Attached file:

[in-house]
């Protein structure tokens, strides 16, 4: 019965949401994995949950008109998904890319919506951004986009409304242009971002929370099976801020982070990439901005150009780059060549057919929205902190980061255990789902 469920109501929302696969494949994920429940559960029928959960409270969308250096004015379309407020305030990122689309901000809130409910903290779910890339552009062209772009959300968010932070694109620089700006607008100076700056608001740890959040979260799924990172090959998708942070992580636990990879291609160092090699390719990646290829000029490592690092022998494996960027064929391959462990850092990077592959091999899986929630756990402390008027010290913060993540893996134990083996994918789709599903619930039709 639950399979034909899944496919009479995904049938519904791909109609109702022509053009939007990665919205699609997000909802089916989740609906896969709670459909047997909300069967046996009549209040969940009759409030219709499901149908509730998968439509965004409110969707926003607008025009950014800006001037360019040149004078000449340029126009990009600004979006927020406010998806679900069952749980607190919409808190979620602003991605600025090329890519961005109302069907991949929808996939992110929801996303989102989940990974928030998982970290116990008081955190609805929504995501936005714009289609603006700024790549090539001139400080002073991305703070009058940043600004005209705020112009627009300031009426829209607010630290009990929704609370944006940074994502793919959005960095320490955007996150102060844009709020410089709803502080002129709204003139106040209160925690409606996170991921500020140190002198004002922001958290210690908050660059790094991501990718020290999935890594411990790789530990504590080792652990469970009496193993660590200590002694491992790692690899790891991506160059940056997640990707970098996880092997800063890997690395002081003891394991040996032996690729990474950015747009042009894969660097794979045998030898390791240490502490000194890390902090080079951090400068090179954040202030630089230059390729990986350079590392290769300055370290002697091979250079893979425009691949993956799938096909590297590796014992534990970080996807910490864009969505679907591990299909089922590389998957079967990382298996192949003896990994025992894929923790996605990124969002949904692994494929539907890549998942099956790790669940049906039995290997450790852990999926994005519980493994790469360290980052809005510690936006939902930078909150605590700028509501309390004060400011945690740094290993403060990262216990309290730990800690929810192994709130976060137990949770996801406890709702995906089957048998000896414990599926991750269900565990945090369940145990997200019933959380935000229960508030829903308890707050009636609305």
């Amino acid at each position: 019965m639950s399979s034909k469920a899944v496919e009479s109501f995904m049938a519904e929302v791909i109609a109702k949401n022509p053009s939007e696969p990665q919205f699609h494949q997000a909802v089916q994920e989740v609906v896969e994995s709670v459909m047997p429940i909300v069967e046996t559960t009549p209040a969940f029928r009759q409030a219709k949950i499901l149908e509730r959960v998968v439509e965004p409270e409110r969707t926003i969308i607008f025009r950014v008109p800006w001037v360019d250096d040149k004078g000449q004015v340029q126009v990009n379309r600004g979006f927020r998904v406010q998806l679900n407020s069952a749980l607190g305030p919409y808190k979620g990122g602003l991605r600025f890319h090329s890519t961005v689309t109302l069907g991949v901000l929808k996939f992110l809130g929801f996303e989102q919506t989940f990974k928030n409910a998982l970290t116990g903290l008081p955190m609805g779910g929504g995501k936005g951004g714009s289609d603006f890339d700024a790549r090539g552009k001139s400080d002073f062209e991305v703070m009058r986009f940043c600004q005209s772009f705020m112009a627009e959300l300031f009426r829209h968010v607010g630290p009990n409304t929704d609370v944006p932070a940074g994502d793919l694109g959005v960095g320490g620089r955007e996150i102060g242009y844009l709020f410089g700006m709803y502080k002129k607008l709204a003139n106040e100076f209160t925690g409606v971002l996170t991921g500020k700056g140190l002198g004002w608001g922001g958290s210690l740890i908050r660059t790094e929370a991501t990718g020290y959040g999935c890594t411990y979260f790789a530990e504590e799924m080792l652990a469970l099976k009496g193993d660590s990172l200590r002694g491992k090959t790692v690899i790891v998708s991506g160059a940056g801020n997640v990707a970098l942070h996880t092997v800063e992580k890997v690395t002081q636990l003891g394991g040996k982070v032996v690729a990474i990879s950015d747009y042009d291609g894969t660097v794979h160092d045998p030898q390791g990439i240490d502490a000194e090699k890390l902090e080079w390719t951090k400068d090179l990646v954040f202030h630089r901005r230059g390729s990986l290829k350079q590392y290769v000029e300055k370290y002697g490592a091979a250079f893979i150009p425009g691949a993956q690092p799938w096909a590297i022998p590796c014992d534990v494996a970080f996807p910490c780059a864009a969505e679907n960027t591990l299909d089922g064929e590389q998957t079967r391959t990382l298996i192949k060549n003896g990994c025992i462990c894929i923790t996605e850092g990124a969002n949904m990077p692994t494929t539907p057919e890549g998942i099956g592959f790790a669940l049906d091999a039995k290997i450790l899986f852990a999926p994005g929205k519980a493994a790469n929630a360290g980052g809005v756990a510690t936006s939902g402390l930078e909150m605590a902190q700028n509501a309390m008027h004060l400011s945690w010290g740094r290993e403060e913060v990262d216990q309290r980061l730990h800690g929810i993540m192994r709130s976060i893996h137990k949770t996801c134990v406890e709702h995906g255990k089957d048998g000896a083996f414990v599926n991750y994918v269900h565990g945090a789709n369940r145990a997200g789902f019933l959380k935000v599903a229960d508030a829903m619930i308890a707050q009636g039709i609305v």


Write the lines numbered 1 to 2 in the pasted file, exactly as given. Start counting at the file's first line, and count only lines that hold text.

[in-house]
């Protein structure tokens, strides 16, 4: 019965949401994995949950008109998904890319919506951004986009409304242009971002929370099976801020982070990439901005150009780059060549057919929205902190980061255990789902 469920109501929302696969494949994920429940559960029928959960409270969308250096004015379309407020305030990122689309901000809130409910903290779910890339552009062209772009959300968010932070694109620089700006607008100076700056608001740890959040979260799924990172090959998708942070992580636990990879291609160092090699390719990646290829000029490592690092022998494996960027064929391959462990850092990077592959091999899986929630756990402390008027010290913060993540893996134990083996994918789709599903619930039709 639950399979034909899944496919009479995904049938519904791909109609109702022509053009939007990665919205699609997000909802089916989740609906896969709670459909047997909300069967046996009549209040969940009759409030219709499901149908509730998968439509965004409110969707926003607008025009950014800006001037360019040149004078000449340029126009990009600004979006927020406010998806679900069952749980607190919409808190979620602003991605600025090329890519961005109302069907991949929808996939992110929801996303989102989940990974928030998982970290116990008081955190609805929504995501936005714009289609603006700024790549090539001139400080002073991305703070009058940043600004005209705020112009627009300031009426829209607010630290009990929704609370944006940074994502793919959005960095320490955007996150102060844009709020410089709803502080002129709204003139106040209160925690409606996170991921500020140190002198004002922001958290210690908050660059790094991501990718020290999935890594411990790789530990504590080792652990469970009496193993660590200590002694491992790692690899790891991506160059940056997640990707970098996880092997800063890997690395002081003891394991040996032996690729990474950015747009042009894969660097794979045998030898390791240490502490000194890390902090080079951090400068090179954040202030630089230059390729990986350079590392290769300055370290002697091979250079893979425009691949993956799938096909590297590796014992534990970080996807910490864009969505679907591990299909089922590389998957079967990382298996192949003896990994025992894929923790996605990124969002949904692994494929539907890549998942099956790790669940049906039995290997450790852990999926994005519980493994790469360290980052809005510690936006939902930078909150605590700028509501309390004060400011945690740094290993403060990262216990309290730990800690929810192994709130976060137990949770996801406890709702995906089957048998000896414990599926991750269900565990945090369940145990997200019933959380935000229960508030829903308890707050009636609305």